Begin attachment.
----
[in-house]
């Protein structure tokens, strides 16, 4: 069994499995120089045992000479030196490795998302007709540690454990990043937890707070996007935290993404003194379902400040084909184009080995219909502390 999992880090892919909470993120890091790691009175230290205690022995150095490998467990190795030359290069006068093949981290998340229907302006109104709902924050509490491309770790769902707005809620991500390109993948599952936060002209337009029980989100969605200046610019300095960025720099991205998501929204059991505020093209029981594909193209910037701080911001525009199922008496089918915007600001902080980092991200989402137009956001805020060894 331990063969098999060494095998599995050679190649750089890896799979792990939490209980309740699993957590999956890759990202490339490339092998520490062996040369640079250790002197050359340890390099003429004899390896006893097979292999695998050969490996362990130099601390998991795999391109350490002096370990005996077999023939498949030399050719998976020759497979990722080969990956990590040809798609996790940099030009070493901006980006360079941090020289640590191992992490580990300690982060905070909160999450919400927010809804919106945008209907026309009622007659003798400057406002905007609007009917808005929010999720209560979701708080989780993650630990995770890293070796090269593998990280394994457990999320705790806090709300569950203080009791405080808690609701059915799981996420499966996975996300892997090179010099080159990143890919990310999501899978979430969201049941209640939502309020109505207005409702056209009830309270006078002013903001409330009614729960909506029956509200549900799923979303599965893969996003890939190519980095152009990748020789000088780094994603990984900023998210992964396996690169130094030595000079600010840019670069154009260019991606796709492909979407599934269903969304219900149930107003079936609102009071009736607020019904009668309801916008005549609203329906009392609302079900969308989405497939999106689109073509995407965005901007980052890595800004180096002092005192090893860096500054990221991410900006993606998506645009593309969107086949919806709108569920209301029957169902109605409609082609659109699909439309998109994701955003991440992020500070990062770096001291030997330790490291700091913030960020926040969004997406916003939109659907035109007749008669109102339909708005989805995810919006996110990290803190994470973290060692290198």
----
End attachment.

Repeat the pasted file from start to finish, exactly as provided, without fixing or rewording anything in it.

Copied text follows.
[in-house]
């Protein structure tokens, strides 16, 4: 069994499995120089045992000479030196490795998302007709540690454990990043937890707070996007935290993404003194379902400040084909184009080995219909502390 999992880090892919909470993120890091790691009175230290205690022995150095490998467990190795030359290069006068093949981290998340229907302006109104709902924050509490491309770790769902707005809620991500390109993948599952936060002209337009029980989100969605200046610019300095960025720099991205998501929204059991505020093209029981594909193209910037701080911001525009199922008496089918915007600001902080980092991200989402137009956001805020060894 331990063969098999060494095998599995050679190649750089890896799979792990939490209980309740699993957590999956890759990202490339490339092998520490062996040369640079250790002197050359340890390099003429004899390896006893097979292999695998050969490996362990130099601390998991795999391109350490002096370990005996077999023939498949030399050719998976020759497979990722080969990956990590040809798609996790940099030009070493901006980006360079941090020289640590191992992490580990300690982060905070909160999450919400927010809804919106945008209907026309009622007659003798400057406002905007609007009917808005929010999720209560979701708080989780993650630990995770890293070796090269593998990280394994457990999320705790806090709300569950203080009791405080808690609701059915799981996420499966996975996300892997090179010099080159990143890919990310999501899978979430969201049941209640939502309020109505207005409702056209009830309270006078002013903001409330009614729960909506029956509200549900799923979303599965893969996003890939190519980095152009990748020789000088780094994603990984900023998210992964396996690169130094030595000079600010840019670069154009260019991606796709492909979407599934269903969304219900149930107003079936609102009071009736607020019904009668309801916008005549609203329906009392609302079900969308989405497939999106689109073509995407965005901007980052890595800004180096002092005192090893860096500054990221991410900006993606998506645009593309969107086949919806709108569920209301029957169902109605409609082609659109699909439309998109994701955003991440992020500070990062770096001291030997330790490291700091913030960020926040969004997406916003939109659907035109007749008669109102339909708005989805995810919006996110990290803190994470973290060692290198």